The 2016 election has been an intensely personal race between Hillary Clinton and Donald Trump. Experts say the mudslinging between candidates is trickling down to the general public. What's an avowed Hillary-hater to do when she finds out her best friend has an "I'm With Her" sticker on her car? How does a dyed-in-the-wool Democrat handle the news that her father donated to Trump?
Politics can involve deeply held values and personal beliefs; it's too glib to simply tell people to "play nice," said Joshua Klapow, a clinical psychologist at the University of Alabama at Birmingham. Klapow hosts a radio show on relationships and has seen an outpouring of angst over political differences between families and friends this election season.
"We have bled over in many cases from beliefs and passion to criticism and contempt with our peers," Klapow told Live Science. [Election Day 2016: A Guide to the When, Why, What and How]
"People are blowing it," he added. "They're ruining friendships."
What's more, he said, the skills needed to argue politics productively are the same needed to manage disagreements about money, religion — even household chores. That's why Klapow wants to see more people pull it together and find a way to have difficult conversations without destroying relationships. Here are some tips from Klapow:
1. Be prepared
If you're ready for the possibility of uncomfortable conversations, you're less likely to be caught off guard, Klapow said. In an election season like this one, you're likely to hear statements you vehemently disagree with from friends, family and acquaintances.
2. Think before you respond
Don't respond reflexively to an offhand comment or social media post. A knee-jerk response gives you no chance to ask, "Can I be friends or acquaintances with this person even though they see the world differently than I do?" Klapow said. Hold off until you decide whether it's worth jumping in.
"Think before you act," he said. "Allow for differences in your social and love circle. And if you can't, be absolutely sure that you can't."
You may feel you don’t want that person's friendship if you can't agree on particular issues, Klapow said, but think carefully as you make that call.
"Is this worth my time and energy, and what will I gain and what will I lose by going down this route with this person?" Klapow said. "You'd better be honest with those answers."
2. Remember that campaigns have a job
The Clinton and Trump campaigns are doing their jobs when they fuel the fires of hatred toward the other candidate. Remember that the person you're talking with is influenced by the public discourse (as are you), Klapow warned.
"Weigh the impact of the campaign's message and this person's political views on who they actually are as a person," he said. Don't assume the worst possible motivations on the part of the other person. Republicans and Democrats encompass large groups of people who don't think in lockstep on every issue. [Life's Extremes: Democrat vs. Republican]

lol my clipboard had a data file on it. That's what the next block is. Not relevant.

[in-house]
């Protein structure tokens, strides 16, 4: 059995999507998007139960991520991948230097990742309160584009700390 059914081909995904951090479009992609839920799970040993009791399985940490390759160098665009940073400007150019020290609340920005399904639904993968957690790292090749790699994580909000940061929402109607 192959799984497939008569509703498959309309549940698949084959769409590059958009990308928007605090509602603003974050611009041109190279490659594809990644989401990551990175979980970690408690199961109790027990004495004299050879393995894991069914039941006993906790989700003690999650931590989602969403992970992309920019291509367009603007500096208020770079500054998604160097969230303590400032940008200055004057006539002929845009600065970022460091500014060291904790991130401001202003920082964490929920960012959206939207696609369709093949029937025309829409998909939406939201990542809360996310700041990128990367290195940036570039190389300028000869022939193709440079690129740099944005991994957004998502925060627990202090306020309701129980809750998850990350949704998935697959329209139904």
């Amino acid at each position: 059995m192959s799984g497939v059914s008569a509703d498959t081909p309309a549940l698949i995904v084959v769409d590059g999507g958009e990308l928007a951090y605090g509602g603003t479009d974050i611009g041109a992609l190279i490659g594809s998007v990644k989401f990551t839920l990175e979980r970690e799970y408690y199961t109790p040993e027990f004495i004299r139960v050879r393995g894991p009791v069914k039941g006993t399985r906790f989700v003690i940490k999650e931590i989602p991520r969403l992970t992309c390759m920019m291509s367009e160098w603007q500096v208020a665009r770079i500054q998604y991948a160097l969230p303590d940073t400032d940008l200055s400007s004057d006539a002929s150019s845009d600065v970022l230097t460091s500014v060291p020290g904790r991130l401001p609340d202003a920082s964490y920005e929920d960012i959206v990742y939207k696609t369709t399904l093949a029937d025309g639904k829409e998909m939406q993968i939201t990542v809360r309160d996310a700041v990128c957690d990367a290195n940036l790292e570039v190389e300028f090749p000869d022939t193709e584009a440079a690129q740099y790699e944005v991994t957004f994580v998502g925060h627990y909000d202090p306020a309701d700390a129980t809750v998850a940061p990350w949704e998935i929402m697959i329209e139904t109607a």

"We have to absolutely stop ourselves and ask ourselves if they are voting for a different party, do we know what that actually means about their individual beliefs about social, political and fiscal issues," Klapow said. "The answer is most of the time, 'No, we have no freaking clue.'"
4. Engage with respect, if you're going to engage
If you decide you're willing to accept the risks of a political discussion, do it with good grace.
"What you owe the other person is respect of their humanity. You may not owe them anything else, but you owe them that," Klapow said. "If you're going to have a debate, engage with them such that their political views don't instantaneously become your criticism of them personally, which is exactly a problem people have in arguing in general."
Keep cool. Take a few minutes to let your emotions simmer down so you can think clearly.
Soften your approach. Bring up topics of disagreement without blame, anger or criticism.
Talk about your feelings and use statements starting with "I" to communicate what you're experiencing and why. Don't argue with what you think (maybe mistakenly) that the other person is feeling.
Think before you speak. Rash words can do more harm than good, Klapow said.
End on a good note. Try to alleviate the tension with humor or at least a change of subject so you clear the negativity from the air before the conversation ends.
"There is no reason for us not to have heated arguments and still retain our relationships with people," Klapow said. "That's the part, to me, that has gone awry."
Original article on Live Science.
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Stephanie Pappas is a contributing writer for Live Science, covering topics ranging from geoscience to archaeology to the human brain and behavior. She was previously a senior writer for Live Science but is now a freelancer based in Denver, Colorado, and regularly contributes to Scientific American and The Monitor, the monthly magazine of the American Psychological Association. Stephanie received a bachelor's degree in psychology from the University of South Carolina and a graduate certificate in science communication from the University of California, Santa Cruz.